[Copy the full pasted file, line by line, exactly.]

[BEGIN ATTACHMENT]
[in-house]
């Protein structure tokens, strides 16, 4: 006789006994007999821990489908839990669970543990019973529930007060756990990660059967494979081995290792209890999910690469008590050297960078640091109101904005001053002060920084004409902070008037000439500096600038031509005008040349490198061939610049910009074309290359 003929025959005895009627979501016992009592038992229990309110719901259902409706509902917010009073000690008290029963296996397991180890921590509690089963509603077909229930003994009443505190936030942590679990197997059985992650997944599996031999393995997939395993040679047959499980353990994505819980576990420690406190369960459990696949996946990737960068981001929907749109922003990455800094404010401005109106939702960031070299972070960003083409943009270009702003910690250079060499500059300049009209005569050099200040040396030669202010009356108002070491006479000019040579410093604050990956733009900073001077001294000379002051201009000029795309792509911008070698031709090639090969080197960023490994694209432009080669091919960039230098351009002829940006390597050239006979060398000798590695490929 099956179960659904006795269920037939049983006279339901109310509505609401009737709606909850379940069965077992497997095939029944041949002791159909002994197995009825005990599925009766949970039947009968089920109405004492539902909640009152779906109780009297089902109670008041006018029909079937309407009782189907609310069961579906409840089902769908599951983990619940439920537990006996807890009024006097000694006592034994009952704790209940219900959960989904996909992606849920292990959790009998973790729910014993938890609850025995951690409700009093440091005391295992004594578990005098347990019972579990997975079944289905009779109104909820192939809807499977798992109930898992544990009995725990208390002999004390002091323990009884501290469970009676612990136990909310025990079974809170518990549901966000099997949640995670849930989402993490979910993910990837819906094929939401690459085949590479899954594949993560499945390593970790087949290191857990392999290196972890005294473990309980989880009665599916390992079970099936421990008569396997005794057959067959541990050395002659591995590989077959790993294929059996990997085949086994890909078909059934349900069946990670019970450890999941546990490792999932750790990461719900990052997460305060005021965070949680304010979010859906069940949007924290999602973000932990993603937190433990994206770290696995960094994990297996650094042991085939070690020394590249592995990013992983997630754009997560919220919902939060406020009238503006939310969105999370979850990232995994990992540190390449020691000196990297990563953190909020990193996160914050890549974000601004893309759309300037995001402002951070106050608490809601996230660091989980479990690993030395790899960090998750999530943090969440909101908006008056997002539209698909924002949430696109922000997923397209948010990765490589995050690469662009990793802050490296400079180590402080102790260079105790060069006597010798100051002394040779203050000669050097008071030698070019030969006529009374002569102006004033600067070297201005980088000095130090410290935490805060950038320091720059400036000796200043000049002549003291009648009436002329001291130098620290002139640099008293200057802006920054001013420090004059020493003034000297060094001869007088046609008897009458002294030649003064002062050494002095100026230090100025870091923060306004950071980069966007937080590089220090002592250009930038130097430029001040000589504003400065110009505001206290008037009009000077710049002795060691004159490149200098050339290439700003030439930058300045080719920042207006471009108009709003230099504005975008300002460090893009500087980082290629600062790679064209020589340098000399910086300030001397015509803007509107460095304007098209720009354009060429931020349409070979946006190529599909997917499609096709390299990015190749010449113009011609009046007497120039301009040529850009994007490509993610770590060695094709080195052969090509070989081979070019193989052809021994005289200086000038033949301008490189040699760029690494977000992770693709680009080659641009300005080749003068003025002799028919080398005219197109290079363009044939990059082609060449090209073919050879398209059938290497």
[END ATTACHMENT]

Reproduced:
[in-house]
């Protein structure tokens, strides 16, 4: 006789006994007999821990489908839990669970543990019973529930007060756990990660059967494979081995290792209890999910690469008590050297960078640091109101904005001053002060920084004409902070008037000439500096600038031509005008040349490198061939610049910009074309290359 003929025959005895009627979501016992009592038992229990309110719901259902409706509902917010009073000690008290029963296996397991180890921590509690089963509603077909229930003994009443505190936030942590679990197997059985992650997944599996031999393995997939395993040679047959499980353990994505819980576990420690406190369960459990696949996946990737960068981001929907749109922003990455800094404010401005109106939702960031070299972070960003083409943009270009702003910690250079060499500059300049009209005569050099200040040396030669202010009356108002070491006479000019040579410093604050990956733009900073001077001294000379002051201009000029795309792509911008070698031709090639090969080197960023490994694209432009080669091919960039230098351009002829940006390597050239006979060398000798590695490929 099956179960659904006795269920037939049983006279339901109310509505609401009737709606909850379940069965077992497997095939029944041949002791159909002994197995009825005990599925009766949970039947009968089920109405004492539902909640009152779906109780009297089902109670008041006018029909079937309407009782189907609310069961579906409840089902769908599951983990619940439920537990006996807890009024006097000694006592034994009952704790209940219900959960989904996909992606849920292990959790009998973790729910014993938890609850025995951690409700009093440091005391295992004594578990005098347990019972579990997975079944289905009779109104909820192939809807499977798992109930898992544990009995725990208390002999004390002091323990009884501290469970009676612990136990909310025990079974809170518990549901966000099997949640995670849930989402993490979910993910990837819906094929939401690459085949590479899954594949993560499945390593970790087949290191857990392999290196972890005294473990309980989880009665599916390992079970099936421990008569396997005794057959067959541990050395002659591995590989077959790993294929059996990997085949086994890909078909059934349900069946990670019970450890999941546990490792999932750790990461719900990052997460305060005021965070949680304010979010859906069940949007924290999602973000932990993603937190433990994206770290696995960094994990297996650094042991085939070690020394590249592995990013992983997630754009997560919220919902939060406020009238503006939310969105999370979850990232995994990992540190390449020691000196990297990563953190909020990193996160914050890549974000601004893309759309300037995001402002951070106050608490809601996230660091989980479990690993030395790899960090998750999530943090969440909101908006008056997002539209698909924002949430696109922000997923397209948010990765490589995050690469662009990793802050490296400079180590402080102790260079105790060069006597010798100051002394040779203050000669050097008071030698070019030969006529009374002569102006004033600067070297201005980088000095130090410290935490805060950038320091720059400036000796200043000049002549003291009648009436002329001291130098620290002139640099008293200057802006920054001013420090004059020493003034000297060094001869007088046609008897009458002294030649003064002062050494002095100026230090100025870091923060306004950071980069966007937080590089220090002592250009930038130097430029001040000589504003400065110009505001206290008037009009000077710049002795060691004159490149200098050339290439700003030439930058300045080719920042207006471009108009709003230099504005975008300002460090893009500087980082290629600062790679064209020589340098000399910086300030001397015509803007509107460095304007098209720009354009060429931020349409070979946006190529599909997917499609096709390299990015190749010449113009011609009046007497120039301009040529850009994007490509993610770590060695094709080195052969090509070989081979070019193989052809021994005289200086000038033949301008490189040699760029690494977000992770693709680009080659641009300005080749003068003025002799028919080398005219197109290079363009044939990059082609060449090209073919050879398209059938290497």